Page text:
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A touching tribute to a former national hero—the author's father—and a homeland riven by contradictions.

Mournfully lyrical account of an evanescent privileged childhood on the eve of the Iranian Revolution.

The son of an eminent general in the Imperial Iranian Air Force, Minu-Sepehr enjoyed a charmed childhood at the Iranian base of Isfahan and then briefly in Tehran, where the family moved after the fall of the shah in 1979. In this beautifully composed memoir of a vanished time, the author, now a teacher in Oregon and the founder of the Forum for Middle East Awareness, reconstructs the increasingly fraught last days before his family was forced to flee their homeland, finding refuge in London and then America. While his indefatigable, proud father, “Baba,” kept an eye on the Soviets, Minu-Sepehr enjoyed tormenting the servants, learning to drive, navigating both the old-world ways and the modern ones of his grandmothers and mother, learning about Western culture from the Americans living on the base and hanging out in the kitchen with his beloved nanny, Bubbi, who included the boy in the lives of the lower classes he normally would never know. “They were taught to be invisible,” he writes of these fascinating low-ranking laborers, “to blow in and out with a tea tray…I loved every second of their utterances.” When the author was in fifth grade, the ugly political events began to intrude on his life. Baba’s colleagues and friends were killed, their pictures splashed across the newspapers; rumors of corruption and heresy abounded; the TV broadcasted the torching of Cinema Rex and the corruption trials. While the author’s older brother was sent off to boarding school in America, the family moved to their grandmother’s house in Tehran, where Minu-Sepehr attended a tougher Iranian school and learned, for the first time, a “political hierarchy.” Soon after, the family was able to get out, but always expecting to return—never to happen.

A touching tribute to a former national hero—the author's father—and a homeland riven by contradictions.

Pub Date: April 10, 2012

ISBN: 978-1-4516-5218-5

Page Count: 288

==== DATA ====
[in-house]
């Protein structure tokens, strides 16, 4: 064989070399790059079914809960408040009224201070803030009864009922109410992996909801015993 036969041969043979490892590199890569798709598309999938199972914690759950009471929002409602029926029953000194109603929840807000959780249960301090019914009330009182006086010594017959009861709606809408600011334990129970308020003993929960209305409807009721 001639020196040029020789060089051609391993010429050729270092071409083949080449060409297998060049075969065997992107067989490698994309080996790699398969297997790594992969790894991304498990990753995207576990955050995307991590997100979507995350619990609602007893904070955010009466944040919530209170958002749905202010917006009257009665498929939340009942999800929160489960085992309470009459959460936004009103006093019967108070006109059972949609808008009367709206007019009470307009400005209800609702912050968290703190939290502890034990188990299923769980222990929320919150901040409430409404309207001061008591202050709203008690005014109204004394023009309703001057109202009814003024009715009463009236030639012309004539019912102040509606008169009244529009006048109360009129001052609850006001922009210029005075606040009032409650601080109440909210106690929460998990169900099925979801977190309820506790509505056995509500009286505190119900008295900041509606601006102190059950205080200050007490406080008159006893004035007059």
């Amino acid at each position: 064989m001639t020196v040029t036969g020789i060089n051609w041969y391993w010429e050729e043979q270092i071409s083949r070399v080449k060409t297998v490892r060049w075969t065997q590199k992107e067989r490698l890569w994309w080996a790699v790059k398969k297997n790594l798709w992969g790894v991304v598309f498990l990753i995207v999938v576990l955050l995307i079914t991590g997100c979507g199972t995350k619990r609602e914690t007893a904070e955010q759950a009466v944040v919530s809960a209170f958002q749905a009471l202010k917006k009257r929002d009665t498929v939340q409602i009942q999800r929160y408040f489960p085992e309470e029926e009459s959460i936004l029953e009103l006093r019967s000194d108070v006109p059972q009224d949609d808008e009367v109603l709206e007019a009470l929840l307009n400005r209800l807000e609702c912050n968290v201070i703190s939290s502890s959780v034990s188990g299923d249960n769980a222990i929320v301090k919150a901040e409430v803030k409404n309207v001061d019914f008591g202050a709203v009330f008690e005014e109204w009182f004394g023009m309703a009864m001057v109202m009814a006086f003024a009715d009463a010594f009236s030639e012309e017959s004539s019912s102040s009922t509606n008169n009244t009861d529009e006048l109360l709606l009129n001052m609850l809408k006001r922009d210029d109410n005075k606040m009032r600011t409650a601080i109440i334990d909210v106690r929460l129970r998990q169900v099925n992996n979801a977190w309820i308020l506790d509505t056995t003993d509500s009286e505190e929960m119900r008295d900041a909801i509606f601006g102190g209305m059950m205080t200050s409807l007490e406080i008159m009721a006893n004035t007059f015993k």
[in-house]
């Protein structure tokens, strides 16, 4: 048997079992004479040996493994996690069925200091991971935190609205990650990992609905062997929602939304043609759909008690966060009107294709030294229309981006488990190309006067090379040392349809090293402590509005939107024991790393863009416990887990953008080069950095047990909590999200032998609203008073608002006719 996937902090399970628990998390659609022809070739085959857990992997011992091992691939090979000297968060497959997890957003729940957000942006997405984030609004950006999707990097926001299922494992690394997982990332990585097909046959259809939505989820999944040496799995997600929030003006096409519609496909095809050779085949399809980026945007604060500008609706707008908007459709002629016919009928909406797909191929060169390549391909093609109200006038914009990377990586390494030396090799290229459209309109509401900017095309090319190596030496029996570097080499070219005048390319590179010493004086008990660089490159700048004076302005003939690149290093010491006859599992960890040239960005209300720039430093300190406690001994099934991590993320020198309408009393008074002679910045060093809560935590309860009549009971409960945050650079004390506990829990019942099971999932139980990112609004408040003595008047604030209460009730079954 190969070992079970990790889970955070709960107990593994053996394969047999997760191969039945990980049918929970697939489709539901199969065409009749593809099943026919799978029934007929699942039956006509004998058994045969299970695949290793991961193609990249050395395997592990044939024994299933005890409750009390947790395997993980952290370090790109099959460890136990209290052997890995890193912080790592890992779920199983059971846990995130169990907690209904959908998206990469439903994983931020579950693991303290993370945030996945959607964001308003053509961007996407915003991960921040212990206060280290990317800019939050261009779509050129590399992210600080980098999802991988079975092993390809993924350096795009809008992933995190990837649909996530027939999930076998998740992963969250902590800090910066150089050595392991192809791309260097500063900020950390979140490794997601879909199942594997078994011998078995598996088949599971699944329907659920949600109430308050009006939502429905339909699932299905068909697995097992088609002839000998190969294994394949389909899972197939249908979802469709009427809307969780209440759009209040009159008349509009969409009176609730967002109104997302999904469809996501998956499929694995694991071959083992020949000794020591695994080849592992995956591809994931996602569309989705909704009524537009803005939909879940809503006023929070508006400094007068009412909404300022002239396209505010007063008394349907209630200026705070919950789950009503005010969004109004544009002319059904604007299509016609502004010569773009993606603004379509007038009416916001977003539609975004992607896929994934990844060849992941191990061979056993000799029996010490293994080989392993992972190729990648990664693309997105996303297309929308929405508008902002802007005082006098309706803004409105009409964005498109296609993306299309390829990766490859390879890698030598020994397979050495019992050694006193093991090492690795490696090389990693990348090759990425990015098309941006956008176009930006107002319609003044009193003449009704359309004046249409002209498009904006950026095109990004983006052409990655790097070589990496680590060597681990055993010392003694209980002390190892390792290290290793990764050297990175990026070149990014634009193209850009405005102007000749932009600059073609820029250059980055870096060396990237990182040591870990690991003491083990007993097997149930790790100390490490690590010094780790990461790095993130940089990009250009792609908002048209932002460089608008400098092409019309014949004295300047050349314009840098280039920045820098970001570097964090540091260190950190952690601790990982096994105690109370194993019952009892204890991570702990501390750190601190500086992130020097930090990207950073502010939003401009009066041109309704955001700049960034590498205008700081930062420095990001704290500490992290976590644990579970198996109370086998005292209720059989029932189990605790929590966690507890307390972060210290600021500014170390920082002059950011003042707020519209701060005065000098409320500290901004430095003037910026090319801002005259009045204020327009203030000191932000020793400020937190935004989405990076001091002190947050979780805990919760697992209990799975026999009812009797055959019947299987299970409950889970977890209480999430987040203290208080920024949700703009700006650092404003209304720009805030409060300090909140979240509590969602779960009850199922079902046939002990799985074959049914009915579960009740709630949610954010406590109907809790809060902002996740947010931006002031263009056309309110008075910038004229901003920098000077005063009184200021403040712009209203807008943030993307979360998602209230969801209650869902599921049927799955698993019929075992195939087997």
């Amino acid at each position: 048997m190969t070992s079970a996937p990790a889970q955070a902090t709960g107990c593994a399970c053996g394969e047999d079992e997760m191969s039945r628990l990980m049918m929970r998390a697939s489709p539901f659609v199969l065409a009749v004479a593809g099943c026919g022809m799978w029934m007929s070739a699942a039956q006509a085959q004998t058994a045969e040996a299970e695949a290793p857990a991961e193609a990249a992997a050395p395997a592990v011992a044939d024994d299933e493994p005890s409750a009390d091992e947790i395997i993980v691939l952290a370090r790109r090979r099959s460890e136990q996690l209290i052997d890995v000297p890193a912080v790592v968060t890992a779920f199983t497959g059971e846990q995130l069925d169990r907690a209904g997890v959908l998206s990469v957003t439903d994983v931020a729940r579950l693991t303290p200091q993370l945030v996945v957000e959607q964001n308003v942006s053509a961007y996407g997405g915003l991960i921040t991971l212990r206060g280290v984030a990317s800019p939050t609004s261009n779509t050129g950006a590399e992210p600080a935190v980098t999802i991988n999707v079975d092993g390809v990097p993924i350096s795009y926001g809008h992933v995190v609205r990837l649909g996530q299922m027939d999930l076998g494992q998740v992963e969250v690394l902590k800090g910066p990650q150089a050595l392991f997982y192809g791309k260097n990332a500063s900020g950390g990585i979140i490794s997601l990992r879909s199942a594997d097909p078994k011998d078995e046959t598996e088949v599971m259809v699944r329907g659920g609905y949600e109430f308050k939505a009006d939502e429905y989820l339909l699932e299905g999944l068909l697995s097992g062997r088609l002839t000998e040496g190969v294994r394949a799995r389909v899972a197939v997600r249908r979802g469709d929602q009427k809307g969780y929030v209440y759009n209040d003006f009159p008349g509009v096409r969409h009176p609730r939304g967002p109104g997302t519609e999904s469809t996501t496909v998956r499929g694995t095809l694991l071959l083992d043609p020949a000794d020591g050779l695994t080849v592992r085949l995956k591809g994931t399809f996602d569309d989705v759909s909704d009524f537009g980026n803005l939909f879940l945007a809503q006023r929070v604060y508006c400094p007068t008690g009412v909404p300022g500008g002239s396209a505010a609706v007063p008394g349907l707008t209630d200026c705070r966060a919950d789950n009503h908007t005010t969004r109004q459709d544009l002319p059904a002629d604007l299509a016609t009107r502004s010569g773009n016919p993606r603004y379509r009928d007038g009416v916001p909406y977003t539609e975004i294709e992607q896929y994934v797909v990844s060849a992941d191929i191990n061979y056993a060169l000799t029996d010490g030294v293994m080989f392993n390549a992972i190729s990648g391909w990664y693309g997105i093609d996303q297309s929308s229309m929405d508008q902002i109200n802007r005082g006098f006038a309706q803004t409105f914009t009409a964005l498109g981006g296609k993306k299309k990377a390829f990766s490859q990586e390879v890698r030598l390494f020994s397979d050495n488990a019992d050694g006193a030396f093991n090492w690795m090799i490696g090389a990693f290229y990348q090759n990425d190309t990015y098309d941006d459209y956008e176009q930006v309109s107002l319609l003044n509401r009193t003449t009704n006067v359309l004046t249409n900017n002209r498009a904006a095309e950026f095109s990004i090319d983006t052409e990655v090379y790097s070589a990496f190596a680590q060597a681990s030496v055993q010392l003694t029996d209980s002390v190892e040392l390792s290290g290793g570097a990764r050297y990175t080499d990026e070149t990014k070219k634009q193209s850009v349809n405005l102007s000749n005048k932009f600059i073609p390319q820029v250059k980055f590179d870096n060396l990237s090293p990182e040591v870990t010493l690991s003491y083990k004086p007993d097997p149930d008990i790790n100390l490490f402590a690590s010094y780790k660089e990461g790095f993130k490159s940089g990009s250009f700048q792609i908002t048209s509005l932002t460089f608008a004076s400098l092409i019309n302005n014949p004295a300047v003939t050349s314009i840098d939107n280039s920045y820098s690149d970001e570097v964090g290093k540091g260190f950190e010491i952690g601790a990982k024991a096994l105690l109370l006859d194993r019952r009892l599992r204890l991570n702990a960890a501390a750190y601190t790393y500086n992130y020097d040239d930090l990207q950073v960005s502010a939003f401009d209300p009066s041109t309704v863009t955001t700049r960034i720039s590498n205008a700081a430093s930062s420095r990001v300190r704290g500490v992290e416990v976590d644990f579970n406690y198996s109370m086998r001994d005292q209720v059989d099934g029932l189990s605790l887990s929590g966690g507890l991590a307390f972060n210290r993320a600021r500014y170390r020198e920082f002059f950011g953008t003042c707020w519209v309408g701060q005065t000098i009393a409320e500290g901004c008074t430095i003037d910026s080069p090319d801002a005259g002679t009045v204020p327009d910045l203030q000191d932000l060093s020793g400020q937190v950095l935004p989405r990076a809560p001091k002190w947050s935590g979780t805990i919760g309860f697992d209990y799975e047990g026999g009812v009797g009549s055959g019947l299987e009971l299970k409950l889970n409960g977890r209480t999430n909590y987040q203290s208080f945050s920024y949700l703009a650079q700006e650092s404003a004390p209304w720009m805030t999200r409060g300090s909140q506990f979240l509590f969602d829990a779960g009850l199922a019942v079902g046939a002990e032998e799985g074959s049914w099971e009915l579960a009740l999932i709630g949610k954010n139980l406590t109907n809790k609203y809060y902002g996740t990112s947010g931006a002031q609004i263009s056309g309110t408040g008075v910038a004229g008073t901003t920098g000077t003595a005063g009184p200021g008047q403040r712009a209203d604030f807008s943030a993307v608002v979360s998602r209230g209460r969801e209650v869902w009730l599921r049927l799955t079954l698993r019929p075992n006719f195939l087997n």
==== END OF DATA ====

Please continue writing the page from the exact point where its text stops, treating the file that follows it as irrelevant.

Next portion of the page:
Publisher: Free Press

Review Posted Online: Jan. 15, 2012

Kirkus Reviews Issue: Feb. 1, 2012

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The author's youthfulness helps to assure the inevitable comparison with the Anne Frank diary although over and above the...

Elie Wiesel spent his early years in a small Transylvanian town as one of four children. 

He was the only one of the family to survive what Francois Maurois, in his introduction, calls the "human holocaust" of the persecution of the Jews, which began with the restrictions, the singularization of the yellow star, the enclosure within the ghetto, and went on to the mass deportations to the ovens of Auschwitz and Buchenwald. There are unforgettable and horrifying scenes here in this spare and sombre memoir of this experience of the hanging of a child, of his first farewell with his father who leaves him an inheritance of a knife and a spoon, and of his last goodbye at Buchenwald his father's corpse is already cold let alone the long months of survival under unconscionable conditions. 

The author's youthfulness helps to assure the inevitable comparison with the Anne Frank diary although over and above the sphere of suffering shared, and in this case extended to the death march itself, there is no spiritual or emotional legacy here to offset any reader reluctance.

Pub Date: Jan. 16, 2006

ISBN: 0374500010

Page Count: 120

Publisher: Hill & Wang

Review Posted Online: Oct. 7, 2011

Kirkus Reviews Issue: Jan. 15, 2006

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Well-told and admonitory.

Young-rags-to-mature-riches memoir by broker and motivational speaker Gardner.

Born and raised in the Milwaukee ghetto, the author pulled himself up from considerable disadvantage. He was fatherless, and his adored mother wasn’t always around; once, as a child, he spied her at a family funeral accompanied by a prison guard. When beautiful, evanescent Moms was there, Chris also had to deal with Freddie “I ain’t your goddamn daddy!” Triplett, one of the meanest stepfathers in recent literature. Chris did “the dozens” with the homies, boosted a bit and in the course of youthful adventure was raped. His heroes were Miles Davis, James Brown and Muhammad Ali. Meanwhile, at the behest of Moms, he developed a fondness for reading. He joined the Navy and became a medic (preparing badass Marines for proctology), and a proficient lab technician. Moving up in San Francisco, married and then divorced, he sold medical supplies. He was recruited as a trainee at Dean Witter just around the time he became a homeless single father. All his belongings in a shopping cart, Gardner sometimes slept with his young son at the office (apparently undiscovered by the night cleaning crew). The two also frequently bedded down in a public restroom. After Gardner’s talents were finally appreciated by the firm of Bear Stearns, his American Dream became real. He got the cool duds, hot car and fine ladies so coveted from afar back in the day. He even had a meeting with Nelson Mandela. Through it all, he remained a prideful parent. His own no-daddy blues are gone now.

Well-told and admonitory.

Pub Date: June 1, 2006

ISBN: 0-06-074486-3

Page Count: 320

Publisher: Amistad/HarperCollins

Review Posted Online: May 19, 2010

Kirkus Reviews Issue: March 15, 2006

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